Date of Award
Santa Clara University
Firefly luciferase is a bioluminescent protein commonly used as a bioluminescent tag in biological studies and applications. However, because the protein is fairly large in size, it is sometimes larger than the molecules it is intended to measure and is therefore not a sufficient tag in smaller applications. The active site of firely luciferase is also not well understood, making it difficult to engineer the protein without affecting its bioluminescent activity. In this paper, we discuss the experimental methods of Reverse Protein Engineering: a bioengineering technology that reduces the size of a protein while retaining its original function. This involves subcloning a core section of the protein, attaching a DNA library to the core to achieve a large pool of randomized peptide variants, and screening those variants for any bioluminescent properties. Successful conduction of this technique would achieve two goals: 1) create a peptide alternative to resolve the protein’s current size limitations and 2) confirm the importance of specific amino acids that might contribute to the active site’s activity. Our experiments show that Reverse Protein Engineering can be done to decrease the size of Firefly Luciferase (550 amino acids) to a much smaller peptidic version of the protein (less than 80 amino acids). However, to determine successful function of the peptide variants, more research in screening the peptides for bioluminescent activity needs to be done. In addition, Reverse Protein Engineering with a different range of amino acids within the core could further the chances of achieving a successful bioluminescent peptide variant of firefly luciferase.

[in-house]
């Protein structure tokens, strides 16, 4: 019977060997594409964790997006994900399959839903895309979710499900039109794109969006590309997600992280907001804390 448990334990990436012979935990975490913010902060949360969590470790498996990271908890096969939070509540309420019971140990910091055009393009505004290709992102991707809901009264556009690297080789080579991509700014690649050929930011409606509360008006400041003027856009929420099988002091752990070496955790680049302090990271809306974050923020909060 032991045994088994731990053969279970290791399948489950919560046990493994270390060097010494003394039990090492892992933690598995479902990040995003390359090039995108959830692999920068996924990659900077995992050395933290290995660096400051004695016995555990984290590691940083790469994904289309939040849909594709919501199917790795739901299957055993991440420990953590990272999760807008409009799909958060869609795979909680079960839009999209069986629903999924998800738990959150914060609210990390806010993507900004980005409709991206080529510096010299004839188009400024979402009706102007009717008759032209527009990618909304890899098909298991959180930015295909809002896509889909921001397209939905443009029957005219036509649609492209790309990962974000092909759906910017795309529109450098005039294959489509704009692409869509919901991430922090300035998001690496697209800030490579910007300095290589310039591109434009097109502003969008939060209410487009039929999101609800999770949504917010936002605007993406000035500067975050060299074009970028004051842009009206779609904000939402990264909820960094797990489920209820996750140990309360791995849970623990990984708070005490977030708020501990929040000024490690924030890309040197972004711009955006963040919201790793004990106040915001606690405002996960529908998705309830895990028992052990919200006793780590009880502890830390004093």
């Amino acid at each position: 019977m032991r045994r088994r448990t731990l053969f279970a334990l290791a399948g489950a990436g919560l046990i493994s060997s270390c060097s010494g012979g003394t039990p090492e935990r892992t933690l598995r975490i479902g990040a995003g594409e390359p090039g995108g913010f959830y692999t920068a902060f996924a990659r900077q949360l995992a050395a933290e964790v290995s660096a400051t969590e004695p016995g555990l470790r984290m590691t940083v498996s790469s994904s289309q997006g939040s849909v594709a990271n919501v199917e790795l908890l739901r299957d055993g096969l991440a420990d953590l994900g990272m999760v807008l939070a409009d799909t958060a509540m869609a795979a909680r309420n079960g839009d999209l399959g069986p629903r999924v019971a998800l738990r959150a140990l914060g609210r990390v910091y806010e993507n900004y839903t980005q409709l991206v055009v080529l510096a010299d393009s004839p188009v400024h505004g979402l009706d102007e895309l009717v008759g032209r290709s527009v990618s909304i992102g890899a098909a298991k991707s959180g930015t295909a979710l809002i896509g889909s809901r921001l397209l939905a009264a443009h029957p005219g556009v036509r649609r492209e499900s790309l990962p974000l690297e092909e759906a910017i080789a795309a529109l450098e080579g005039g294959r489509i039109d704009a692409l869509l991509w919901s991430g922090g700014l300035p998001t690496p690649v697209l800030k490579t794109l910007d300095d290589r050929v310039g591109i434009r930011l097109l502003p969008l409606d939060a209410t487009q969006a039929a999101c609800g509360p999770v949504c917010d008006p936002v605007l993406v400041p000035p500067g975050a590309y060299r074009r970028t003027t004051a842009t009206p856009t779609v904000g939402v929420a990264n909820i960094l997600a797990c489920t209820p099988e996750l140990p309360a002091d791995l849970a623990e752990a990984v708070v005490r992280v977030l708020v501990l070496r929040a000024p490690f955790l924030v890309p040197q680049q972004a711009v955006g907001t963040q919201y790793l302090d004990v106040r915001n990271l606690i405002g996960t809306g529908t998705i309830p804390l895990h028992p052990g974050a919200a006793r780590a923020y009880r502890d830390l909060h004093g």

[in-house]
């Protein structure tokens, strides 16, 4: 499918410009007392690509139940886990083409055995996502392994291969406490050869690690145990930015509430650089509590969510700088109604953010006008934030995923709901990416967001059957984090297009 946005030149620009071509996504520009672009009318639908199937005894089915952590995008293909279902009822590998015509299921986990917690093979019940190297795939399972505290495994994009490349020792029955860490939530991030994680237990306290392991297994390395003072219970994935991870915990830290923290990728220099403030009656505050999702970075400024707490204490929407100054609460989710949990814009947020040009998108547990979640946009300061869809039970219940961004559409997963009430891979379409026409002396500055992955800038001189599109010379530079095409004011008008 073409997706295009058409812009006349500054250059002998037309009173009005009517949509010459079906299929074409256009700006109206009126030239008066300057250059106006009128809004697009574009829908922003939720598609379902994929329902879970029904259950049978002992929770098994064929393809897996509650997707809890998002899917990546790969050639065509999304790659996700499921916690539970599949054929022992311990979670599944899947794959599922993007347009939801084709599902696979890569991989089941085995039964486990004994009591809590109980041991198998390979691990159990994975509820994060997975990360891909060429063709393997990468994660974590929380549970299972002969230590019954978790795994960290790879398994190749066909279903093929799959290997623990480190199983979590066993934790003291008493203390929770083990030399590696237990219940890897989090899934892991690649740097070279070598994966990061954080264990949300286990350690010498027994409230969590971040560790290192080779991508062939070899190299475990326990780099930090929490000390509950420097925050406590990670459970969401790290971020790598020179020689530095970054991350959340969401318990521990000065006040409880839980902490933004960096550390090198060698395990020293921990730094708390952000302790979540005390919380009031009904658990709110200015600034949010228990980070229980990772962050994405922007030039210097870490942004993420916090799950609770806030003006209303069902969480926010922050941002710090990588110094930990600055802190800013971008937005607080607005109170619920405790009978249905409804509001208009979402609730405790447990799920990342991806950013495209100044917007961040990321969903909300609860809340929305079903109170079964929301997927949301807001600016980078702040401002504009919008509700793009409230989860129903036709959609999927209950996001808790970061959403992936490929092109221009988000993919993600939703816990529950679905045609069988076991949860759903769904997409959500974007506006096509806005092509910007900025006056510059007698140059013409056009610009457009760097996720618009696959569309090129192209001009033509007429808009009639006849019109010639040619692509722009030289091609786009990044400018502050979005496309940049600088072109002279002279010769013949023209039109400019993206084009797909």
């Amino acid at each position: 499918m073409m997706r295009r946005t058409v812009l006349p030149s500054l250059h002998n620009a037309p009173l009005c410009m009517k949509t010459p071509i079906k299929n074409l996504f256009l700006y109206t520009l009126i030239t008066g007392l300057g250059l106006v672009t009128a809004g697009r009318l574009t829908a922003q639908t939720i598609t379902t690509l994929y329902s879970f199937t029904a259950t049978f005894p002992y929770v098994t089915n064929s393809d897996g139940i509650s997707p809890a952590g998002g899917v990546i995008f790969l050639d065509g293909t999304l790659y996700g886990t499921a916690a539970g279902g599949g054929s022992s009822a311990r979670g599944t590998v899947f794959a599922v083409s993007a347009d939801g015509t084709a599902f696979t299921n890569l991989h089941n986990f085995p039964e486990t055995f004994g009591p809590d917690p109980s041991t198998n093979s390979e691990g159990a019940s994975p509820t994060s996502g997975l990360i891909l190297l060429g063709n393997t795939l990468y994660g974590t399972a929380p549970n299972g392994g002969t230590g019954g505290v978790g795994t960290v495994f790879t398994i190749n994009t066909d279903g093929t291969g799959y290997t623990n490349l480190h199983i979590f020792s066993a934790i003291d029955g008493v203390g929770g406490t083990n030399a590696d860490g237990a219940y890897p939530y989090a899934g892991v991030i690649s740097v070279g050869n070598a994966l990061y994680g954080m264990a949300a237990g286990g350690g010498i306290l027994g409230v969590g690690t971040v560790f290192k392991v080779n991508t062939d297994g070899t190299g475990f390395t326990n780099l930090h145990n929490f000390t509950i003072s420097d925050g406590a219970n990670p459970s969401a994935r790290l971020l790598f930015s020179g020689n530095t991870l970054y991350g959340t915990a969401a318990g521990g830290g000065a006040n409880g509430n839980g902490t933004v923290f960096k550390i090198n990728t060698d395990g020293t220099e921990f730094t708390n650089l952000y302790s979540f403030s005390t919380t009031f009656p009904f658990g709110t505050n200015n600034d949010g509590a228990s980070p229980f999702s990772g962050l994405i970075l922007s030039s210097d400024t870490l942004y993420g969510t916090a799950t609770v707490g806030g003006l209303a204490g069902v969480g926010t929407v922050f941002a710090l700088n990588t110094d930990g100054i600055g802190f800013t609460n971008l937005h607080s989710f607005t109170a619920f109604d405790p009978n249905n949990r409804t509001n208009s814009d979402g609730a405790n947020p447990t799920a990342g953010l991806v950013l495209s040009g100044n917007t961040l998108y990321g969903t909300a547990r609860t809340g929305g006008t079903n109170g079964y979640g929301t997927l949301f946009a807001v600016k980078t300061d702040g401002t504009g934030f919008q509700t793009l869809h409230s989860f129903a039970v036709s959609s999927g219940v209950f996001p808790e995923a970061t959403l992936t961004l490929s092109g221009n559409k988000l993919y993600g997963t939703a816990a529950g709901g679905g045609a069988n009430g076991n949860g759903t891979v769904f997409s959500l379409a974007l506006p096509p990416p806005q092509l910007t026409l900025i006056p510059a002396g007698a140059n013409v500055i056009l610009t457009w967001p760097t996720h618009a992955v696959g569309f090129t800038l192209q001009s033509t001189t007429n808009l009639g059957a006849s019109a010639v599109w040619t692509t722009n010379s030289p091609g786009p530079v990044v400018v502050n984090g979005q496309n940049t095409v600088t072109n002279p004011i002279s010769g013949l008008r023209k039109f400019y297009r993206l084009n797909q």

Bugtong, Kahler; Herczeg, Skyler; Munoz, Abraham; and Obata, Alexandra, "Reverse Protein Engineering Of Firefly Luciferase" (2014). Bioengineering Senior Theses. 10.